If You Have a Pacemaker, the Type You Have Doesn’t Matter

There are two kinds of pacemakers: those with one chamber and those with two.

A single-chamber pacemaker only has one wire on the right side of the heart, either in the upper or lower chamber.

A pacemaker with two chambers has a wire in the right upper chamber and a lead in the right lower section.

The two kinds of pacemakers are treated the same by insurance companies. It’s doubtful that an insurance company will ask you what type you have.

So you don’t need to be worried about this.

How Long Has It Been Since Your Pacemaker Was Put In?

Having a pacemaker isn’t seen as a big risk by companies that offer final expenses or life insurance. Its age will affect how it’s underwritten.

How long it’s been since you got your pacemaker will affect your premiums and how long you might wait to get full coverage.

We’ll talk more about this in the section about rates below.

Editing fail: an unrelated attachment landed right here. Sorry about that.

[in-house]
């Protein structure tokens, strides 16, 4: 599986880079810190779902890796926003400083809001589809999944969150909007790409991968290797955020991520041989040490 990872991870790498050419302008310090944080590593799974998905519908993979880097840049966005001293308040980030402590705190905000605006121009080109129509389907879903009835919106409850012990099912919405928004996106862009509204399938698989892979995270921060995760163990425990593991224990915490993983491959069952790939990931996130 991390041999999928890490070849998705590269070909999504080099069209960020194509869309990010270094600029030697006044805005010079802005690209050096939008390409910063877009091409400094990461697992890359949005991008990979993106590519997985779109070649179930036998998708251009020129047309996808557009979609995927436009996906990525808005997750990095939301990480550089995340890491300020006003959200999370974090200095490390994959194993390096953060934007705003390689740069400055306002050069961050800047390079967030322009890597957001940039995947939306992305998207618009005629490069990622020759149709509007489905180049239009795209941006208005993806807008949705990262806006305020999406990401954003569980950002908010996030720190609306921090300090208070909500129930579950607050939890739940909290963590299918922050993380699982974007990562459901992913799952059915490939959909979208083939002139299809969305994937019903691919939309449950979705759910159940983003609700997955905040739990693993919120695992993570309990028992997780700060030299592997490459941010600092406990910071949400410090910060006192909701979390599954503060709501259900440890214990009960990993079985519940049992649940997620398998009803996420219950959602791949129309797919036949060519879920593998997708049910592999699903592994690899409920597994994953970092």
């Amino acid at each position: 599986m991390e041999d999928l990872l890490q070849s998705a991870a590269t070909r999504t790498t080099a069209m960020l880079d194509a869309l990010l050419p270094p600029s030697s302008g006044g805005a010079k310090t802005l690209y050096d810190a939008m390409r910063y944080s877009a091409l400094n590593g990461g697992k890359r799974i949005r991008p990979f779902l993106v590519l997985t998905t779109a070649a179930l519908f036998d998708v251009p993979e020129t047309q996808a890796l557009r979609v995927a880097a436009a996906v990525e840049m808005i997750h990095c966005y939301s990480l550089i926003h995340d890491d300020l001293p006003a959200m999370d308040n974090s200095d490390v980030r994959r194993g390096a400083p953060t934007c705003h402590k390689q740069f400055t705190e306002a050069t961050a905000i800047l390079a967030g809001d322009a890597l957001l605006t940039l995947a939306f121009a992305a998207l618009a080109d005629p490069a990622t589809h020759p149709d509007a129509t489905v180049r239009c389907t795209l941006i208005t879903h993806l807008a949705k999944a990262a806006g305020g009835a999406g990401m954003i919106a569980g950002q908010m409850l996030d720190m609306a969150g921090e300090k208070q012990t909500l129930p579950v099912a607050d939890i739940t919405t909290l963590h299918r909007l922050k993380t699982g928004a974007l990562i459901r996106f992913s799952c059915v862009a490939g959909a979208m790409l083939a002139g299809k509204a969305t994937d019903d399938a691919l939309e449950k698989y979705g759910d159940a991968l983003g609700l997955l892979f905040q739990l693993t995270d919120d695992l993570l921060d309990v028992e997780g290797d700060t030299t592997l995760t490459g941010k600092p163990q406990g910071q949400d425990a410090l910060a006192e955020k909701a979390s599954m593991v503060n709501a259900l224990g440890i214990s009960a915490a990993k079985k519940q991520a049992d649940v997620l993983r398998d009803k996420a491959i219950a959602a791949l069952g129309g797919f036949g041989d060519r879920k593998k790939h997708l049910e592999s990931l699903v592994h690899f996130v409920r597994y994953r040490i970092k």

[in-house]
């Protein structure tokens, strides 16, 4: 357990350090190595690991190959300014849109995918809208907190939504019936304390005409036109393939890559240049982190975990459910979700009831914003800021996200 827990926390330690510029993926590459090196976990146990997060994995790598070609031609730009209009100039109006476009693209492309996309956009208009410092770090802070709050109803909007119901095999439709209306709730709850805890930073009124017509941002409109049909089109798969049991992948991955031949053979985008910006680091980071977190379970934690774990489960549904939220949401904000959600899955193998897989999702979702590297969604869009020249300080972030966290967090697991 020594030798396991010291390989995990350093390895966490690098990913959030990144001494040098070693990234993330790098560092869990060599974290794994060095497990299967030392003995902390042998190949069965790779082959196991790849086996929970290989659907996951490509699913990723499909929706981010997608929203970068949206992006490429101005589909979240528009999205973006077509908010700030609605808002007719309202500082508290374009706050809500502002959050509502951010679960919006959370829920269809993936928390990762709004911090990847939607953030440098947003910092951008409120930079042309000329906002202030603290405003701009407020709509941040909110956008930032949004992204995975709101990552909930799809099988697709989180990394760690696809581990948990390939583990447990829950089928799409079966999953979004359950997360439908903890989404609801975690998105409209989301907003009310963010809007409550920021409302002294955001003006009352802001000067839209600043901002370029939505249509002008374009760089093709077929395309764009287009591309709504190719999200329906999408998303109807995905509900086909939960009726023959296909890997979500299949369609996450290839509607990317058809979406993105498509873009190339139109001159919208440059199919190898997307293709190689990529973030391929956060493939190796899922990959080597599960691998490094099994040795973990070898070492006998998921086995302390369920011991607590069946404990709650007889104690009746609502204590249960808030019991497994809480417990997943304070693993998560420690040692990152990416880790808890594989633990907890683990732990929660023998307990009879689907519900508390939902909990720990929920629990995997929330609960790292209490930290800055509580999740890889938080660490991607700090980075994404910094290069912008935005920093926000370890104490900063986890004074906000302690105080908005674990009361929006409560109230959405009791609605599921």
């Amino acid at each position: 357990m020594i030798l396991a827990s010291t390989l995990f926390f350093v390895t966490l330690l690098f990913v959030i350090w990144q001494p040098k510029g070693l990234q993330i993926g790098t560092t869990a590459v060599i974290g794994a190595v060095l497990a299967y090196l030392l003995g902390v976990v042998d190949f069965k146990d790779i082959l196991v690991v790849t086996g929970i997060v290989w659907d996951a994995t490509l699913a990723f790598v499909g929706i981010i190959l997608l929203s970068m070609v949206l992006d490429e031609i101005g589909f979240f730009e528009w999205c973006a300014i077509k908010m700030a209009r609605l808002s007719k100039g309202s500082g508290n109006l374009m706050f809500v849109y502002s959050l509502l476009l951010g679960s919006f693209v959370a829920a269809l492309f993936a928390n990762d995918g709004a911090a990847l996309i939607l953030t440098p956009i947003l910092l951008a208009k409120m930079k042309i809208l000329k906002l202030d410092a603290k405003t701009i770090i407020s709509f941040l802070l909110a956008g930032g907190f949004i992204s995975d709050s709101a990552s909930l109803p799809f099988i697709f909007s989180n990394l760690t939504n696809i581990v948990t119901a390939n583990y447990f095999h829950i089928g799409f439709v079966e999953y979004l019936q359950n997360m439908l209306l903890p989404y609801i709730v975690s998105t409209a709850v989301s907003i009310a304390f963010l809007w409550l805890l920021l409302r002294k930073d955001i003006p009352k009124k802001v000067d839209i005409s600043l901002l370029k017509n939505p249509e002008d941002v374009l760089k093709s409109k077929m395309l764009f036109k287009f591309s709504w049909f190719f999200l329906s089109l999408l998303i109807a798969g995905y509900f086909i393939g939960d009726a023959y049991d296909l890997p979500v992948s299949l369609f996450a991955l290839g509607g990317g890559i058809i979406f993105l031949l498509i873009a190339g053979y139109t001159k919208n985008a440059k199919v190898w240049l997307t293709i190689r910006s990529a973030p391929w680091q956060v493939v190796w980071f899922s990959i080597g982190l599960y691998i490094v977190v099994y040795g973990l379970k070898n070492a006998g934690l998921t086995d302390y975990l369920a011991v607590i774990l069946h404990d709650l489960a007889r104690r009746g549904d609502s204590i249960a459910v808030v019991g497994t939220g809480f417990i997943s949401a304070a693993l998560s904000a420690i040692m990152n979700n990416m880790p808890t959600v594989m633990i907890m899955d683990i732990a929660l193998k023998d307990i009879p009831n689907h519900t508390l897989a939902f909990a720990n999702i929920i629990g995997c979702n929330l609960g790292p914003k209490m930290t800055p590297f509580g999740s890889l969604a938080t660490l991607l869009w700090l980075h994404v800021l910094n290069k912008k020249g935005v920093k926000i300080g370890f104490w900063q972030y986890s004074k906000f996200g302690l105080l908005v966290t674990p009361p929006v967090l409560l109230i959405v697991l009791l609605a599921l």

What About Battery Changes?

Pacemaker batteries can last anywhere from 5 to 15 years, but they need to be changed every 6–7 years on average. Changing the batteries in a pacemaker is a simple outpatient procedure. You probably won’t even spend the night in the hospital unless you have other health problems.

Some burial and life insurance companies will count changing the battery in a pacemaker as surgery on the heart or circulatory system, while others will not.

This makes it very important to choose the right broker. A good insurance broker will know which insurance companies consider changing the battery in a pacemaker to be surgery and can point you to those that don’t.


Process of Applying for Insurance

People with pacemakers rarely can’t get insurance as long as their other health problems are stable.

How to apply for burial insurance or life insurance can be a little different from one company to the next, but here’s what you can usually expect.

All kinds of insurance companies will ask you about the drugs and alcohol you have used in the past.